Singh and Franco shot a 7-under 47 in wind gusting to 20 mph on the Top of the Rock par-3 course to get to 19-under 145, a stroke ahead of the teams of David Toms-Steve Flesch and Paul Broadhurst-Kirk Triplett.

    ''It was a tough day,'' Singh said. ''The wind was swirling, have to get the club right and we made some putts. Carlos played really well on the back nine and I played really well on the front nine, so we ham-and-egged it a little.''

    Toms and Flesch also shot 47, and Broadhurst and Triplett had a 33 on the 13-hole Mountain Top par-3 course.

    ''We just paired well together,'' Toms said. ''I don't think either one of us played great. We picked each other up out there.''

    Wind and rain is expected Sunday when the teams finish at Top of the Rock, again playing the front nine in alternate shot and the back nine in better ball.

    ''Make as many birdies as possible and see what happens,'' Singh said. ''That's all we can do.''

    Singh and Franco are trying to become the first to successfully defend a title since Jim Colbert and Andy North in 2001. Singh won the Toshiba Classic in March for his first individual senior title.


    Full-field scores from the Bass Pro Shops Legends of Golf


    Flesch won the Mitsubishi Electric Classic last week in Georgia for his first senior victory.

    Tom Lehman and Bernhard Langer had a 34 at Mountain Top to join Spanish stars Miguel Angel Jimenez and Jose Maria Olazabal at 17 under. Jimenez and Olazabal had a 33 at Mountain Top.

    ''It's great for me to be able to play with him as a team member,'' Olazabal said. ''We do have great memories from the Ryder Cup and other events, and it's always a great pleasure to play with a great player and a friend.''

    Langer took the final-round forecast in stride.

    ''We've done it hundreds of times before and we'll probably do it again,'' Langer said. ''We'll make the best of it. We both have a good attitude. We're known to play in all sorts of weather and I just look forward to playing one more day with my partner here.''

    Wisconsin neighbors Steve Stricker and Jerry Kelly were 16 under after a 48 at Top of the Rock.

    John Daly and Michael Allen, the second-round leaders after a 46 at Top of the Rock, had a 37 at Mountain Top to drop into a tie for seventh at 15 under.

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    Landry shares Valero lead, eyes first career win

    By Will GrayApril 21, 2018, 11:15 pm

    After coming up just short of a breakthrough win earlier this season, Andrew Landry has another chance to earn his maiden victory at the Valero Texas Open.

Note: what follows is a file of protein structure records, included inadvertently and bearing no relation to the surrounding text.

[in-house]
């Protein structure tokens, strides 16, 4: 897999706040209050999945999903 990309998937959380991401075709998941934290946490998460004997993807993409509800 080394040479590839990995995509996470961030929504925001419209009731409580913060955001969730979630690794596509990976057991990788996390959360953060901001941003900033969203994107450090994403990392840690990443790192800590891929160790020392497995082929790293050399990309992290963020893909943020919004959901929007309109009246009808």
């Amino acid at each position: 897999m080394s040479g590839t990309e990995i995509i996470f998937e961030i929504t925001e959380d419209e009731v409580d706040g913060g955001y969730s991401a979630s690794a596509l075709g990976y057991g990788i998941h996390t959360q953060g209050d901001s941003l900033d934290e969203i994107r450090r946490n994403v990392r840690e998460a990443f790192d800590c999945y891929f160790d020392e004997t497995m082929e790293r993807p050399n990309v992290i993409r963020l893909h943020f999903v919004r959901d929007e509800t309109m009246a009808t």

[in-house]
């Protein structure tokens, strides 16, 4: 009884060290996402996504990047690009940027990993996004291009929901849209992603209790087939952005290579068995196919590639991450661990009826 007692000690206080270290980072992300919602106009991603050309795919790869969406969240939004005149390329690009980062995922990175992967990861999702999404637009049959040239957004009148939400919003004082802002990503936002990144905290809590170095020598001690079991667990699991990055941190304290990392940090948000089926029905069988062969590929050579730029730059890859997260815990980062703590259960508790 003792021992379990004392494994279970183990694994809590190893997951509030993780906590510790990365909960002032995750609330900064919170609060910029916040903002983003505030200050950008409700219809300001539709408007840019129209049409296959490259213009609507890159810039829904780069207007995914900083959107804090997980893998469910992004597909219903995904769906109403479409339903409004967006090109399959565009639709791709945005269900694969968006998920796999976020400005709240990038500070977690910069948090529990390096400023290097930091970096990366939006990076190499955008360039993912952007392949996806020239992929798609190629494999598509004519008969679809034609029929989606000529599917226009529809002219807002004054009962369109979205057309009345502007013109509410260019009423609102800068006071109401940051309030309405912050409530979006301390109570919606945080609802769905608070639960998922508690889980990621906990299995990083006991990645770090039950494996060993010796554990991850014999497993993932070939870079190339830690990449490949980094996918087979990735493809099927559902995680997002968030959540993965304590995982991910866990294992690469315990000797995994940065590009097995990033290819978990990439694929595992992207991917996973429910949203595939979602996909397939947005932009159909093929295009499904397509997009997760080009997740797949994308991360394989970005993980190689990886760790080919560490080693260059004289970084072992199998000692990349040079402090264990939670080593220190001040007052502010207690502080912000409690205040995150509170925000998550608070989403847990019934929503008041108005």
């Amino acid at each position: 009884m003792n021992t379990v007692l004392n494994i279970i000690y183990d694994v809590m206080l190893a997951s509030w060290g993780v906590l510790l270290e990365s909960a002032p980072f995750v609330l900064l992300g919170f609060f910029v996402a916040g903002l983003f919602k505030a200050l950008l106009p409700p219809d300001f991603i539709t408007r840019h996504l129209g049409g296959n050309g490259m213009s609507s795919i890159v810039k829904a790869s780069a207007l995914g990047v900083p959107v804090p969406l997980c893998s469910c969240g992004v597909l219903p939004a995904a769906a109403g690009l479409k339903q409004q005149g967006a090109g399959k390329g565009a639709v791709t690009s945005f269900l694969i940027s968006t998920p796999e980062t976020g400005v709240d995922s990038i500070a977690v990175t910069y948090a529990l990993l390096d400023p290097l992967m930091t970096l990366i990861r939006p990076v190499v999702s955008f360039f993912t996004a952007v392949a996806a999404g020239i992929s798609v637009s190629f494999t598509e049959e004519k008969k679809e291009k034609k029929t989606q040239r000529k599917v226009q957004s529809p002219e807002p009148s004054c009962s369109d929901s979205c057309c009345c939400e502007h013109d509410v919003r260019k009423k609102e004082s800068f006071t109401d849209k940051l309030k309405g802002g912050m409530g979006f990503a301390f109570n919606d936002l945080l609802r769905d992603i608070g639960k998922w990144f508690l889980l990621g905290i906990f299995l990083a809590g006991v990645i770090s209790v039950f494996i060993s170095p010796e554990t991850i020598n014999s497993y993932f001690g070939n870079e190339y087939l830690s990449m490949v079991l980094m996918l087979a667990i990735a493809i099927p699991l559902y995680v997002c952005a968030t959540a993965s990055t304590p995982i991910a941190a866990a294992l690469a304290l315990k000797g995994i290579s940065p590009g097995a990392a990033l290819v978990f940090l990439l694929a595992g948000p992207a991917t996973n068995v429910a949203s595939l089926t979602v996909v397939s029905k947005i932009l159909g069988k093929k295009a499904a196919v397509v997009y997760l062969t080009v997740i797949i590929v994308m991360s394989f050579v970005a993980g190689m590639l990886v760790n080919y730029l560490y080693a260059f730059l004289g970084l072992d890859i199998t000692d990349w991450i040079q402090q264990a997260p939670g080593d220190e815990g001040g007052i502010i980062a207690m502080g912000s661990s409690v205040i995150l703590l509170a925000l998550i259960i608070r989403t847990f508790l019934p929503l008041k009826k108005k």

Landry came within inches of winning the CareerBuilder Challenge in January, ultimately losing to Jon Rahm in a four-hole playoff. He struggled to find form in the wake of his close call, missing the cut in each of his four starts following his runner-up finish in Palm Springs.

    But Landry took some time off to welcome his first child, Brooks, last month and he made it to the weekend in his first start back last week at the RBC Heritage, where he finished T-42. He made a move up the standings Saturday at TPC San Antonio with a bogey-free 67, and at 13 under shares the lead with Zach Johnson heading into the final round.

    "I just did everything really good," Landry told reporters. "I was staying patient and just trying to make a bunch of pars. This golf course can come up and bite you in a heartbeat, and I had a couple bad putts that I didn't really make. I'm happy with it, it's a good 5-under round. Gets me in the final group tomorrow and we'll see what happens."


    Full-field scores from the Valero Texas Open

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    Landry started the day one shot off the pace and in the final group with Johnson and Ryan Moore, and at one point he took sole possession of the lead after birdies on three of his first six holes. Now he'll have another chance in the day's final tee time where he's grouped with Johnson and Trey Mullinax, who sits one shot back after firing a course-record 62 in the third round.

    For Landry, it's another opportunity to break into the winner's circle, and it's one for which he feels prepared after coming so close three months ago.

    "I mean, I don't want to go too deep into it because I don't want to sound cocky or anything, but I just believe in myself. There's no other explanation for it," Landry said. "You can totally get out here and play with Zach Johnson, Ryan Moore, two top players in the world, and you can go out there and fold under pressure or you can learn a lot.

    "Zach's always been a role model to me the way he plays golf, I feel like we have very similar games, and it's just going to be fun tomorrow getting to play with him again."